Who was your favorite professor in graduate school and why? I worked with Linda Nochlin at the Institute of Fine Arts and was deeply influenced by her methodological eclecticism and the ways that she made insightful connections between contemporary and 19th-century art.  It’s an example that I have sometimes followed— especially in putting  concepts gleaned  from Robert Smithson and Mierle Laderman Ukeles into dialogue with 19th century visual culture.

What’s your favorite film set in the nineteenth century?  Even though some of my art historian friends groan and roll their eyes when I say it, I loved Mike Leigh’s 2014 film, Mr. Turner.  I felt utterly transported to the 19th century— with all of its dirt, surfaces, textures and deprivations.

What’s your favorite nineteenth century quotation? I suppose that I could say that rural materiality has been a pervasive theme in my research, ever since my earliest grad school days (at Tufts, then later NYU).  A favorite quote of mine that’s been rattling around in my head for years comes from a letter from Vincent Van Gogh to his brother Theo: “What a mistake Parisians make in not having a palate for crude things, for Monticellis, for common earthenware. But there, one most not lose heart because Utopia is not coming true” (Letter 520 Arles, 11 August 1888).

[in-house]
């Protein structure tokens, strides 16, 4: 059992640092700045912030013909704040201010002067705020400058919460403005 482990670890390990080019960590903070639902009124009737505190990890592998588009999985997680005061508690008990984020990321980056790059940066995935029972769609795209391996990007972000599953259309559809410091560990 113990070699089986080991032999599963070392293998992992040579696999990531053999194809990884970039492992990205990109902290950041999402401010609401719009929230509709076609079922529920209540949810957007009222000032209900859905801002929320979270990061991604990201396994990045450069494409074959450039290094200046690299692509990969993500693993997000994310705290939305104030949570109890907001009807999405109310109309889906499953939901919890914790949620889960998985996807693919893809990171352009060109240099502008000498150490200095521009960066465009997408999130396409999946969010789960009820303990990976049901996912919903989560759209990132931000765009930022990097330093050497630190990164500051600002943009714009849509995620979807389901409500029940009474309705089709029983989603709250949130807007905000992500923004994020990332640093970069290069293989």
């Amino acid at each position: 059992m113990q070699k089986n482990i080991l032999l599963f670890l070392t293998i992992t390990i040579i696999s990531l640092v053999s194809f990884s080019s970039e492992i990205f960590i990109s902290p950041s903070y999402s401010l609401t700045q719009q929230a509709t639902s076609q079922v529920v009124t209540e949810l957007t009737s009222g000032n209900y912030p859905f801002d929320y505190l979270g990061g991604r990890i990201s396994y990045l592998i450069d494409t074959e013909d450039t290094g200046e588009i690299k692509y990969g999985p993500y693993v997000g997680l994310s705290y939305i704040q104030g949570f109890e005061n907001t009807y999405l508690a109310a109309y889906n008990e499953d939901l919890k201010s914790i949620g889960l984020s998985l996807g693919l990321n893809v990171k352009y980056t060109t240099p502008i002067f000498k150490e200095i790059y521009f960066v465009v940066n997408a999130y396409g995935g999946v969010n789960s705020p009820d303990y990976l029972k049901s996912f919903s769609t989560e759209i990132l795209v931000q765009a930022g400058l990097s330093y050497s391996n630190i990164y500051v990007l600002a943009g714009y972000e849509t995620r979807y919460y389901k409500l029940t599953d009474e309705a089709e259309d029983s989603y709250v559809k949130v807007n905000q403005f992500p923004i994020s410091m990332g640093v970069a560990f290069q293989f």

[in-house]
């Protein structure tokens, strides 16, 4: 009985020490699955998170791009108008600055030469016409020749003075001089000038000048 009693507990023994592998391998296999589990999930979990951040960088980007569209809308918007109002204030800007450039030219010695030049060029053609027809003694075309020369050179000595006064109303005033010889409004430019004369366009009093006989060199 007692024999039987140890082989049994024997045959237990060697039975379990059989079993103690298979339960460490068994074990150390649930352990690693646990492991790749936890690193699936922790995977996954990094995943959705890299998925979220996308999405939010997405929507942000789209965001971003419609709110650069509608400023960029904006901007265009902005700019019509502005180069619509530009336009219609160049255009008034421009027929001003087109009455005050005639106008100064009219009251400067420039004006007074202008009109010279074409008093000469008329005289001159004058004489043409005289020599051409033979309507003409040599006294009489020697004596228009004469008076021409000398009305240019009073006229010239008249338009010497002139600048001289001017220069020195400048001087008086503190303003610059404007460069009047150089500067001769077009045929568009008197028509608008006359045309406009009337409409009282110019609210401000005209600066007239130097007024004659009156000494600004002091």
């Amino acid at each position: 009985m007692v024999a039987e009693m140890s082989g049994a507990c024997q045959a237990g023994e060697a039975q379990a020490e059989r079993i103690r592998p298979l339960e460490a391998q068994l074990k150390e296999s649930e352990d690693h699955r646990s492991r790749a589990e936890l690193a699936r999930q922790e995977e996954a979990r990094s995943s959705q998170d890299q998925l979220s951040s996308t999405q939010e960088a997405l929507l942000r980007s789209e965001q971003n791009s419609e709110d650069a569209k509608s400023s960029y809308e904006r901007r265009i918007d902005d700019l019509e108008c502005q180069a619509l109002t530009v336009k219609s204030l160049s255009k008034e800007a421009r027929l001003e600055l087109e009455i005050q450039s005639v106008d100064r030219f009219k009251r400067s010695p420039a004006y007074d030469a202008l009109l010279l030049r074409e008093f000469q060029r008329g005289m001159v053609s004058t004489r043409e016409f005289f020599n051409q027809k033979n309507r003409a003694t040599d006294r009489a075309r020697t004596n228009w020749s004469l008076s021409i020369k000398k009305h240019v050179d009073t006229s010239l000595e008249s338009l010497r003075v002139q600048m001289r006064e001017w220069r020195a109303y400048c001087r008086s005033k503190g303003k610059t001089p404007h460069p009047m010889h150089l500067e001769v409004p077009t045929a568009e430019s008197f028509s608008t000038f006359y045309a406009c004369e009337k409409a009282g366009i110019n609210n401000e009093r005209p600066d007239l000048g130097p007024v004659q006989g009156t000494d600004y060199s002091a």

Which country / decade of the nineteenth century would you like to live in if you could go back in time?  I seem to be obsessed with the 1860s in France.  After working up my most recent paper that I just delivered at NCSA in Boston (on material “discoveries” and the naming of a French “monument”) it dawned on me that I keep returning to the Universal Exposition of 1867 as a touchstone.  So perhaps that is the direction that new work will pursue.

Is there anything from the nineteen century you wished would come back into fashion? This may sound really weird, but I think that we could learn a lot about working through the process of grief from the nineteenth century.  In my research into practices of mourning that persisted in 19th century Brittany, I really gained a sense of what we have repressed and lost in terms of ritual and material expressions of grief and mourning.

If you could go back to the nineteenth century to change one thing, what would it be?  Eliminate Tuberculosis.  All the cool people died too young.


Do you have a monograph, edited collection, or scholarly article that will be soon or was published within the last year? Are you the recipient of a grant that has not long ago or will soon reach one of its project milestones?  Have you recently won an award related to your scholarly or pedagogical work in the nineteenth century?

If so, we want to hear from you!

Please send one or two sentences describing your accomplishment to Kate Oestreich at koestrei@coastal.edu, and we will be back in touch regarding when you will be featured on 19 cents.